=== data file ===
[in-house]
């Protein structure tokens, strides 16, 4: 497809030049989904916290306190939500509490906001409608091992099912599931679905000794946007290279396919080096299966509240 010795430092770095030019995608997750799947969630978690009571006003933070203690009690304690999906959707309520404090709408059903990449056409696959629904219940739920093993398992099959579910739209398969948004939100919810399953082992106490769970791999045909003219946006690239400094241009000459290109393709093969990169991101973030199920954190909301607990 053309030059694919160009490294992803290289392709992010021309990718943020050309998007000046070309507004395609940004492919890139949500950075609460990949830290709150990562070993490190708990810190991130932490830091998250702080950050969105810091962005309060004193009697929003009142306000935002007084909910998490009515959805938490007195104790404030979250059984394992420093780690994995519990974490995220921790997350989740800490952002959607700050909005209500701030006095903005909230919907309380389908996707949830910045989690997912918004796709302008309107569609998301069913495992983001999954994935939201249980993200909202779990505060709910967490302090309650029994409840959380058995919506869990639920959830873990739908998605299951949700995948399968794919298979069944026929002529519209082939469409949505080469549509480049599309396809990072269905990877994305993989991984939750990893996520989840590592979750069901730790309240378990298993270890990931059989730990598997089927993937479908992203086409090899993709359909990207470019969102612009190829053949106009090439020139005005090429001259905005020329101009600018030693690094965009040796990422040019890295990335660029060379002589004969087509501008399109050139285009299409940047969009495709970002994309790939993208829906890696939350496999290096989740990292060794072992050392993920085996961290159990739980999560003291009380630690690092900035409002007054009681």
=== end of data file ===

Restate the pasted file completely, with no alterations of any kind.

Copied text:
[in-house]
């Protein structure tokens, strides 16, 4: 497809030049989904916290306190939500509490906001409608091992099912599931679905000794946007290279396919080096299966509240 010795430092770095030019995608997750799947969630978690009571006003933070203690009690304690999906959707309520404090709408059903990449056409696959629904219940739920093993398992099959579910739209398969948004939100919810399953082992106490769970791999045909003219946006690239400094241009000459290109393709093969990169991101973030199920954190909301607990 053309030059694919160009490294992803290289392709992010021309990718943020050309998007000046070309507004395609940004492919890139949500950075609460990949830290709150990562070993490190708990810190991130932490830091998250702080950050969105810091962005309060004193009697929003009142306000935002007084909910998490009515959805938490007195104790404030979250059984394992420093780690994995519990974490995220921790997350989740800490952002959607700050909005209500701030006095903005909230919907309380389908996707949830910045989690997912918004796709302008309107569609998301069913495992983001999954994935939201249980993200909202779990505060709910967490302090309650029994409840959380058995919506869990639920959830873990739908998605299951949700995948399968794919298979069944026929002529519209082939469409949505080469549509480049599309396809990072269905990877994305993989991984939750990893996520989840590592979750069901730790309240378990298993270890990931059989730990598997089927993937479908992203086409090899993709359909990207470019969102612009190829053949106009090439020139005005090429001259905005020329101009600018030693690094965009040796990422040019890295990335660029060379002589004969087509501008399109050139285009299409940047969009495709970002994309790939993208829906890696939350496999290096989740990292060794072992050392993920085996961290159990739980999560003291009380630690690092900035409002007054009681």